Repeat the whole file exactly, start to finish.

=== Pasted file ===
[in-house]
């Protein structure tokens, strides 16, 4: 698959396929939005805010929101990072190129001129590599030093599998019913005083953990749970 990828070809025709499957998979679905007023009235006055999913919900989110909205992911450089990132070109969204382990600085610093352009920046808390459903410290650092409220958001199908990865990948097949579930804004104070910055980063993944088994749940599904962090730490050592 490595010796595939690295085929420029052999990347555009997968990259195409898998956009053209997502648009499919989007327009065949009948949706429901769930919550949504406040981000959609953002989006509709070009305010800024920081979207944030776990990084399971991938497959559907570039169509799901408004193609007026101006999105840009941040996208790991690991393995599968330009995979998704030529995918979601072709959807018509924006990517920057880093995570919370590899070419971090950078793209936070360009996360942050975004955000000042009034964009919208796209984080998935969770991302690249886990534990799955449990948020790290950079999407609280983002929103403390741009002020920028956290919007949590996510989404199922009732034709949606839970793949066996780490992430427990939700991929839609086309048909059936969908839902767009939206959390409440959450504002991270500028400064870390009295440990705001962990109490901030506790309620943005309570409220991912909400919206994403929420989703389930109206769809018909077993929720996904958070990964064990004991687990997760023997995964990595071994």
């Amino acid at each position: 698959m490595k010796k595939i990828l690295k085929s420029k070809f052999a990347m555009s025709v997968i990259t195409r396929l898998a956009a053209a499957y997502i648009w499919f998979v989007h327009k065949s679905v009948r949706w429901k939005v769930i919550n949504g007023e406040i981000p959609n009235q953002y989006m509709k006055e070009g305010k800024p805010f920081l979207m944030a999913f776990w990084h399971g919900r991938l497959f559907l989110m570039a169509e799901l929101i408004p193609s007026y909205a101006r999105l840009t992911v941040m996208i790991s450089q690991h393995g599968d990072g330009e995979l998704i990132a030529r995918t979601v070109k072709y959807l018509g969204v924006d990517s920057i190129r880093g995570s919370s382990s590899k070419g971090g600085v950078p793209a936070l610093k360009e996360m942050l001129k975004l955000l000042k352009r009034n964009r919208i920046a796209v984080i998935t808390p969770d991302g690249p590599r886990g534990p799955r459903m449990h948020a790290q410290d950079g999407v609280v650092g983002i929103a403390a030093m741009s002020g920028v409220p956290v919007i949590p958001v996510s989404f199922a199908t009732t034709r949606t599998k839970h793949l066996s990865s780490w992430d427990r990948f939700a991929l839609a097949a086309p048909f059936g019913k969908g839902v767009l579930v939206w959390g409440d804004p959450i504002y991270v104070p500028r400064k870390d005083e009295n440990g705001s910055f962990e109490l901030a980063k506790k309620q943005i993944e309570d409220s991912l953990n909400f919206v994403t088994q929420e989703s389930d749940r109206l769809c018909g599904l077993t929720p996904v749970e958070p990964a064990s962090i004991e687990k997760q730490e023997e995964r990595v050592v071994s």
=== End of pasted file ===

[in-house]
């Protein structure tokens, strides 16, 4: 698959396929939005805010929101990072190129001129590599030093599998019913005083953990749970 990828070809025709499957998979679905007023009235006055999913919900989110909205992911450089990132070109969204382990600085610093352009920046808390459903410290650092409220958001199908990865990948097949579930804004104070910055980063993944088994749940599904962090730490050592 490595010796595939690295085929420029052999990347555009997968990259195409898998956009053209997502648009499919989007327009065949009948949706429901769930919550949504406040981000959609953002989006509709070009305010800024920081979207944030776990990084399971991938497959559907570039169509799901408004193609007026101006999105840009941040996208790991690991393995599968330009995979998704030529995918979601072709959807018509924006990517920057880093995570919370590899070419971090950078793209936070360009996360942050975004955000000042009034964009919208796209984080998935969770991302690249886990534990799955449990948020790290950079999407609280983002929103403390741009002020920028956290919007949590996510989404199922009732034709949606839970793949066996780490992430427990939700991929839609086309048909059936969908839902767009939206959390409440959450504002991270500028400064870390009295440990705001962990109490901030506790309620943005309570409220991912909400919206994403929420989703389930109206769809018909077993929720996904958070990964064990004991687990997760023997995964990595071994």
């Amino acid at each position: 698959m490595k010796k595939i990828l690295k085929s420029k070809f052999a990347m555009s025709v997968i990259t195409r396929l898998a956009a053209a499957y997502i648009w499919f998979v989007h327009k065949s679905v009948r949706w429901k939005v769930i919550n949504g007023e406040i981000p959609n009235q953002y989006m509709k006055e070009g305010k800024p805010f920081l979207m944030a999913f776990w990084h399971g919900r991938l497959f559907l989110m570039a169509e799901l929101i408004p193609s007026y909205a101006r999105l840009t992911v941040m996208i790991s450089q690991h393995g599968d990072g330009e995979l998704i990132a030529r995918t979601v070109k072709y959807l018509g969204v924006d990517s920057i190129r880093g995570s919370s382990s590899k070419g971090g600085v950078p793209a936070l610093k360009e996360m942050l001129k975004l955000l000042k352009r009034n964009r919208i920046a796209v984080i998935t808390p969770d991302g690249p590599r886990g534990p799955r459903m449990h948020a790290q410290d950079g999407v609280v650092g983002i929103a403390a030093m741009s002020g920028v409220p956290v919007i949590p958001v996510s989404f199922a199908t009732t034709r949606t599998k839970h793949l066996s990865s780490w992430d427990r990948f939700a991929l839609a097949a086309p048909f059936g019913k969908g839902v767009l579930v939206w959390g409440d804004p959450i504002y991270v104070p500028r400064k870390d005083e009295n440990g705001s910055f962990e109490l901030a980063k506790k309620q943005i993944e309570d409220s991912l953990n909400f919206v994403t088994q929420e989703s389930d749940r109206l769809c018909g599904l077993t929720p996904v749970e958070p990964a064990s962090i004991e687990k997760q730490e023997e995964r990595v050592v071994s």